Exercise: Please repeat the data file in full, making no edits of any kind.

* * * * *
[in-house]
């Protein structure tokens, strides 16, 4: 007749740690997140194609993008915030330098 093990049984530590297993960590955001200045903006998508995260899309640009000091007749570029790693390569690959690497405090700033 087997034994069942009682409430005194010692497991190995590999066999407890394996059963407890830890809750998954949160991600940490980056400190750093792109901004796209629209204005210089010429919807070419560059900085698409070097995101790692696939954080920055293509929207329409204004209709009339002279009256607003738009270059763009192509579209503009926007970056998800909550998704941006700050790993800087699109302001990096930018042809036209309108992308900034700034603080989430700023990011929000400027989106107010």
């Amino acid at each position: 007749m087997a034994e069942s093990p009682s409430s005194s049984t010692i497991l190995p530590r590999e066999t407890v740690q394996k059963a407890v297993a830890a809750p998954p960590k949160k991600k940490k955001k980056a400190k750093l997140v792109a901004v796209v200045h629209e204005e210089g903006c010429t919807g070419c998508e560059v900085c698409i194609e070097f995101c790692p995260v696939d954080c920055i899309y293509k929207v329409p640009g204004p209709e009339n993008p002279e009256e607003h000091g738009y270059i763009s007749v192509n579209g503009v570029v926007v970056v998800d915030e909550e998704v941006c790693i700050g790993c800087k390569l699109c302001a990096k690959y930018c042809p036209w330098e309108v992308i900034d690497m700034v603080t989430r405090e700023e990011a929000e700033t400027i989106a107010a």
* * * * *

[in-house]
């Protein structure tokens, strides 16, 4: 007749740690997140194609993008915030330098 093990049984530590297993960590955001200045903006998508995260899309640009000091007749570029790693390569690959690497405090700033 087997034994069942009682409430005194010692497991190995590999066999407890394996059963407890830890809750998954949160991600940490980056400190750093792109901004796209629209204005210089010429919807070419560059900085698409070097995101790692696939954080920055293509929207329409204004209709009339002279009256607003738009270059763009192509579209503009926007970056998800909550998704941006700050790993800087699109302001990096930018042809036209309108992308900034700034603080989430700023990011929000400027989106107010």
């Amino acid at each position: 007749m087997a034994e069942s093990p009682s409430s005194s049984t010692i497991l190995p530590r590999e066999t407890v740690q394996k059963a407890v297993a830890a809750p998954p960590k949160k991600k940490k955001k980056a400190k750093l997140v792109a901004v796209v200045h629209e204005e210089g903006c010429t919807g070419c998508e560059v900085c698409i194609e070097f995101c790692p995260v696939d954080c920055i899309y293509k929207v329409p640009g204004p209709e009339n993008p002279e009256e607003h000091g738009y270059i763009s007749v192509n579209g503009v570029v926007v970056v998800d915030e909550e998704v941006c790693i700050g790993c800087k390569l699109c302001a990096k690959y930018c042809p036209w330098e309108v992308i900034d690497m700034v603080t989430r405090e700023e990011a929000e700033t400027i989106a107010a």